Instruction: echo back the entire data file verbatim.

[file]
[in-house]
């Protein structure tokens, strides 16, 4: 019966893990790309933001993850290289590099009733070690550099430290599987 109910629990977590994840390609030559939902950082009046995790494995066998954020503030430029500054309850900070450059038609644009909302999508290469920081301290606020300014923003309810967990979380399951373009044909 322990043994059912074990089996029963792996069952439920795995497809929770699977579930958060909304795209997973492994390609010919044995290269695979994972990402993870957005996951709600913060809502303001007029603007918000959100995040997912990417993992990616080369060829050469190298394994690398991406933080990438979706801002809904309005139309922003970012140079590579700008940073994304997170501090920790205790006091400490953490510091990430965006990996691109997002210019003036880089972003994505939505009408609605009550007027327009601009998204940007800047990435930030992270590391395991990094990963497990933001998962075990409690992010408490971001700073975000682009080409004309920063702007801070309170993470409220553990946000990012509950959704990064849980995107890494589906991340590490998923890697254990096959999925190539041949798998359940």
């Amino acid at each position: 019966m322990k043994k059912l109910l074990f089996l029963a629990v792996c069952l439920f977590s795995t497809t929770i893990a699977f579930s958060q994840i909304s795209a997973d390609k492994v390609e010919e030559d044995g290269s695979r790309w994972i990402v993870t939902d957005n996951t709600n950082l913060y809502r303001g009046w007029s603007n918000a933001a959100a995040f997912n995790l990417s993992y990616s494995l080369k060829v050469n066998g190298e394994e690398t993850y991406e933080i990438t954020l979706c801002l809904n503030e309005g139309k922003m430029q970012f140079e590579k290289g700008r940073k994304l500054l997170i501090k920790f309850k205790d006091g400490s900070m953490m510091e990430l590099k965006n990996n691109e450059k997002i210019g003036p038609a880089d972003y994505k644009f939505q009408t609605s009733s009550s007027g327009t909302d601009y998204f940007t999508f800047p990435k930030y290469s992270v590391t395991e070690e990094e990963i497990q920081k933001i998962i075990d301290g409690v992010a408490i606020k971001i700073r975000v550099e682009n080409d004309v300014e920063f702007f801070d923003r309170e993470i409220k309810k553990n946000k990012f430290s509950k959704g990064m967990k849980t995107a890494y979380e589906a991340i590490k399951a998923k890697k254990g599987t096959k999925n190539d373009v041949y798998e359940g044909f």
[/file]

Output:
[in-house]
């Protein structure tokens, strides 16, 4: 019966893990790309933001993850290289590099009733070690550099430290599987 109910629990977590994840390609030559939902950082009046995790494995066998954020503030430029500054309850900070450059038609644009909302999508290469920081301290606020300014923003309810967990979380399951373009044909 322990043994059912074990089996029963792996069952439920795995497809929770699977579930958060909304795209997973492994390609010919044995290269695979994972990402993870957005996951709600913060809502303001007029603007918000959100995040997912990417993992990616080369060829050469190298394994690398991406933080990438979706801002809904309005139309922003970012140079590579700008940073994304997170501090920790205790006091400490953490510091990430965006990996691109997002210019003036880089972003994505939505009408609605009550007027327009601009998204940007800047990435930030992270590391395991990094990963497990933001998962075990409690992010408490971001700073975000682009080409004309920063702007801070309170993470409220553990946000990012509950959704990064849980995107890494589906991340590490998923890697254990096959999925190539041949798998359940």
């Amino acid at each position: 019966m322990k043994k059912l109910l074990f089996l029963a629990v792996c069952l439920f977590s795995t497809t929770i893990a699977f579930s958060q994840i909304s795209a997973d390609k492994v390609e010919e030559d044995g290269s695979r790309w994972i990402v993870t939902d957005n996951t709600n950082l913060y809502r303001g009046w007029s603007n918000a933001a959100a995040f997912n995790l990417s993992y990616s494995l080369k060829v050469n066998g190298e394994e690398t993850y991406e933080i990438t954020l979706c801002l809904n503030e309005g139309k922003m430029q970012f140079e590579k290289g700008r940073k994304l500054l997170i501090k920790f309850k205790d006091g400490s900070m953490m510091e990430l590099k965006n990996n691109e450059k997002i210019g003036p038609a880089d972003y994505k644009f939505q009408t609605s009733s009550s007027g327009t909302d601009y998204f940007t999508f800047p990435k930030y290469s992270v590391t395991e070690e990094e990963i497990q920081k933001i998962i075990d301290g409690v992010a408490i606020k971001i700073r975000v550099e682009n080409d004309v300014e920063f702007f801070d923003r309170e993470i409220k309810k553990n946000k990012f430290s509950k959704g990064m967990k849980t995107a890494y979380e589906a991340i590490k399951a998923k890697k254990g599987t096959k999925n190539d373009v041949y798998e359940g044909f």